- By Thomas E. RicksThomas E. Ricks covered the U.S. military from 1991 to 2008 for the Wall Street Journal and then the Washington Post. He can be reached at firstname.lastname@example.org.
You understand another culture only after you live in it. You also understand your own culture only after you live in another. It’s only by learning about another culture that you even grasp what culture is: that sum of thinking and living and believing that evolves in a place over generations. It pervades all. It preempts all. It can’t be remade by bullets, barter, or bribes.
The United States has made a habit of trying to remake the Muslim world. It’s been one of our primary compulsions so far this century. We’re terrible at it, but we keep trying anyway.
We do so because that’s a trait of our own culture. We think we know what the world wants. We’re certain that the rest of the world will adopt our traditions if given a chance. That assumption is beyond question for most of us, regardless of where we fall on the political spectrum. How could anyone not want freedom for individuals? How could anyone not want prosperity for their nation? Such desires are universal, right? It’s astounding the assumptions we’ll make and the actions we’ll take in the name of sharing our American bounty, whether it comes in the form of inclusive democracy or unfettered markets. Sometimes our actions are effective, and sometimes they’re not. (In the Middle East, they never are.) Regardless, we share our beliefs like missionaries. Like no other country does, anywhere. Coming from our American culture, we did not have it within us to recognize that maybe our assumptions about what Iraq wanted were really just assumptions about what we wanted for Iraq and the wider Middle East.
We overthrew Iraq, and we assumed it would rise again in our image, a beacon of fair elections and minority rights and rules-based commerce in the center of the Middle East. Amazingly, there were people in the White House who thought this would occur. They even thought our way of thinking and living would spread out of Iraq, transforming the entire Middle East.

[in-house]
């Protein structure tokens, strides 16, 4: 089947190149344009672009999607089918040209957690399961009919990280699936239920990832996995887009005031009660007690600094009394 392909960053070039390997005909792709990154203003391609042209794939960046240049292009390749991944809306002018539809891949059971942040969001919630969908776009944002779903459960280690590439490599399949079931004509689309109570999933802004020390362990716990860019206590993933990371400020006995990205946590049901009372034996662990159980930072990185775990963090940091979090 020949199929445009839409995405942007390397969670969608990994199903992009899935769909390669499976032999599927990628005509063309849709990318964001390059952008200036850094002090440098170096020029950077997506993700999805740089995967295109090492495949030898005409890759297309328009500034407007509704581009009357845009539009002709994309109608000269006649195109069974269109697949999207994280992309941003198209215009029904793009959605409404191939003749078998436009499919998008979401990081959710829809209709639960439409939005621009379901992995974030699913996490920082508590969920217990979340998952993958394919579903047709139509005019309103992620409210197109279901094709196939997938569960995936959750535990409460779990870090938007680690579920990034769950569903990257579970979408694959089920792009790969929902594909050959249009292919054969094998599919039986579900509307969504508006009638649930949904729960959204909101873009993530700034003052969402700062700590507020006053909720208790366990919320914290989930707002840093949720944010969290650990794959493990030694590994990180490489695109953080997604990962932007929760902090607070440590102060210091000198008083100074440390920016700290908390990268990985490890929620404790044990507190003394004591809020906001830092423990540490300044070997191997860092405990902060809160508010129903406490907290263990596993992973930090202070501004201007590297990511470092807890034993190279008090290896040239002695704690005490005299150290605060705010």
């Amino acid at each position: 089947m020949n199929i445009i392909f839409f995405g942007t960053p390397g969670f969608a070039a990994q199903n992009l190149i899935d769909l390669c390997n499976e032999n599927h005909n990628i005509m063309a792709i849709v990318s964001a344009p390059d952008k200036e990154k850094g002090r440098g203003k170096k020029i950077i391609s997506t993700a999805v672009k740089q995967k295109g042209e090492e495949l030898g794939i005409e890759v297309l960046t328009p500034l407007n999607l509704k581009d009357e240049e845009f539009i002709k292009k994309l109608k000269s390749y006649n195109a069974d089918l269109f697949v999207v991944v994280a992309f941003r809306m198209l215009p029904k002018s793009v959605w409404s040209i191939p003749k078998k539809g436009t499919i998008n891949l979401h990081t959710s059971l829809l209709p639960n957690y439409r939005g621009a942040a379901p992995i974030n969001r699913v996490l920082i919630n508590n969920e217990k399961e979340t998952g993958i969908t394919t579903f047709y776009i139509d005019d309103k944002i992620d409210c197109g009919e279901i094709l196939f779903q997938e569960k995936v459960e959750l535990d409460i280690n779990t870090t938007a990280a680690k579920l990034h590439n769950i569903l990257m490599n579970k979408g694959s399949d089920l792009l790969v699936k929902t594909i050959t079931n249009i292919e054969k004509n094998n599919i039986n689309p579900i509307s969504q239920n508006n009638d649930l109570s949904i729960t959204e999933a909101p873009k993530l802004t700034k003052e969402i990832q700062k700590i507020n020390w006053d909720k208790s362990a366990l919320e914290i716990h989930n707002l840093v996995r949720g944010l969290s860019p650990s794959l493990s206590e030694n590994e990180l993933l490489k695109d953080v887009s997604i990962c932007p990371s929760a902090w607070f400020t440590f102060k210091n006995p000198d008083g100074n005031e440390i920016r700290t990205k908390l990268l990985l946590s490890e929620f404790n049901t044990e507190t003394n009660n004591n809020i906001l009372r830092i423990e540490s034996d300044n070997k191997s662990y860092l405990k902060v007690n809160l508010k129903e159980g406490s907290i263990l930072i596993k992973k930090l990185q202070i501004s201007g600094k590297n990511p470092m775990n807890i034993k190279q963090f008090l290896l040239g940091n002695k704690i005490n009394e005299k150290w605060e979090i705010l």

Instead, a fractured, multifaceted Middle Eastern war broke out. The American task then became to reestablish the stability it had destroyed and hope that Iraq would hold together long enough to morph into some sort of Middle Eastern America. For the advisers on the ground, that meant giving the Iraqis an entirely new set of priorities and aspirations to live by. Our job even required us to try to make them willing to die for those new ideas. As if they did not already have notions in place that they were living for — concepts about religion and tribe, yes, but also traditions we Americans didn’t even know existed, like wasta and baksheesh and a thousand others.
And why did we think we could magically supplant those ancient ideas? Why did we think they would drop everything they knew and adopt new modes of thinking? Simple: because we didn’t understand that they already had ideas of their own. In our haste to get them on board with our culture, we never bothered to learn anything about theirs.
Excerpted, with permission, from The Ragged Edge: A U.S. Marine’s Account of Leading the Iraqi Army Fifth Battalion, by Michael Zacchea and Ted Kemp with permission from Chicago Review Press. (c) Copyright 2017. All Rights Reserved.
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